By photocreo

Jesus said, “If you hold to my teaching, you are really my disciples. Then you will know the truth, and the truth will set you free.” John 8:31b-32

Bartholomew was one of the twelve men chosen by Jesus as his apostles. They learnt from their master, “that he might send them out to preach and to have authority to drive out demons” (Mark 3:14b-15). Bartholomew certainly fulfilled his calling, taking the Gospel to countries as far away as India where he translated the Gospel of Matthew into a local language.

Bartholomew and the man named Nathanael in John’s Gospel are believed to be one and the same person. Nathanael is described by Jesus as “an Israelite in whom there is no deceit” (John 1:47b). In a conversation with Philip, Nathanael doubts that Jesus is the promised Saviour until he encounters “the Son of God… the King of Israel” for himself (John 1:45-49).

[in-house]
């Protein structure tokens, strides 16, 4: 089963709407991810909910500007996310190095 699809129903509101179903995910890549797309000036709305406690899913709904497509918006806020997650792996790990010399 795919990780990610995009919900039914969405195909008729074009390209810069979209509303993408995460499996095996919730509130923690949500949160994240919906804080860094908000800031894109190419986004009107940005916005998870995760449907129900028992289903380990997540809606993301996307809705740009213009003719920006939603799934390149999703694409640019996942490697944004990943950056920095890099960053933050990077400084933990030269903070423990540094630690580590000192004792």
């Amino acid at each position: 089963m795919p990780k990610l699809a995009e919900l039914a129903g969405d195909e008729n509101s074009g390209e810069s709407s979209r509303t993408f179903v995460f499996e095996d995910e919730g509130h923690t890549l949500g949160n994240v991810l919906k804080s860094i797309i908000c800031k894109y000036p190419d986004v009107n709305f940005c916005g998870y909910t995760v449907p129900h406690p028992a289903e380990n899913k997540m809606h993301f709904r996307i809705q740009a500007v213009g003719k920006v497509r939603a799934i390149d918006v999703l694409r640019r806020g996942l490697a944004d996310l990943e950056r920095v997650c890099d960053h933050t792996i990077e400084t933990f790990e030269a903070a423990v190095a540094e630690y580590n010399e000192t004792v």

In India, Bartholomew is said to have destroyed the images that were worshipped there. The king and queen, as well as many of the people, became Christians, which prompted the local religious leaders to complain to the king’s older brother. On his orders, Bartholomew was flayed alive.

The valiant twelve, the chosen few,
on them the Spirit fell;
and faithful to the Lord they knew
they faced the host of hell.
They died beneath the brandished steel,
became the tyrant’s prey,
yet did not flinch at their ordeal –
who follows them today?

Reginald Heber (1783-1826)

Dr Patrick Sookhdeo is the International Director of Barnabas Fund and the Executive Director of the Oxford Centre for Religion and Public Life.